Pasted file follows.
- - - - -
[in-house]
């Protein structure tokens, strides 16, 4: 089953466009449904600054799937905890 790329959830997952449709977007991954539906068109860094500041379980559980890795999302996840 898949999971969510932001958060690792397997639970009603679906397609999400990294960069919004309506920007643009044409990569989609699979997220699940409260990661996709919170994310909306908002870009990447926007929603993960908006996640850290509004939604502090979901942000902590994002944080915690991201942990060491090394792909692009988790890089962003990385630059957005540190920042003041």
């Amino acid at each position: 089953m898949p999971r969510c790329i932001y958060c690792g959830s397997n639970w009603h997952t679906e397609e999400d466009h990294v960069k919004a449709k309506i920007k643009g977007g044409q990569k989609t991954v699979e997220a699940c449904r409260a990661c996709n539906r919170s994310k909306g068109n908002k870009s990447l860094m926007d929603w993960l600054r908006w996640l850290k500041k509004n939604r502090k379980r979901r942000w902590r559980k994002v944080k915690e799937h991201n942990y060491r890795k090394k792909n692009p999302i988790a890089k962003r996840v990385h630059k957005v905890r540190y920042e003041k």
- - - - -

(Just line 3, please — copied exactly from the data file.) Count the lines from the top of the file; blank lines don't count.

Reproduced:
């Amino acid at each position: 089953m898949p999971r969510c790329i932001y958060c690792g959830s397997n639970w009603h997952t679906e397609e999400d466009h990294v960069k919004a449709k309506i920007k643009g977007g044409q990569k989609t991954v699979e997220a699940c449904r409260a990661c996709n539906r919170s994310k909306g068109n908002k870009s990447l860094m926007d929603w993960l600054r908006w996640l850290k500041k509004n939604r502090k379980r979901r942000w902590r559980k994002v944080k915690e799937h991201n942990y060491r890795k090394k792909n692009p999302i988790a890089k962003r996840v990385h630059k957005v905890r540190y920042e003041k």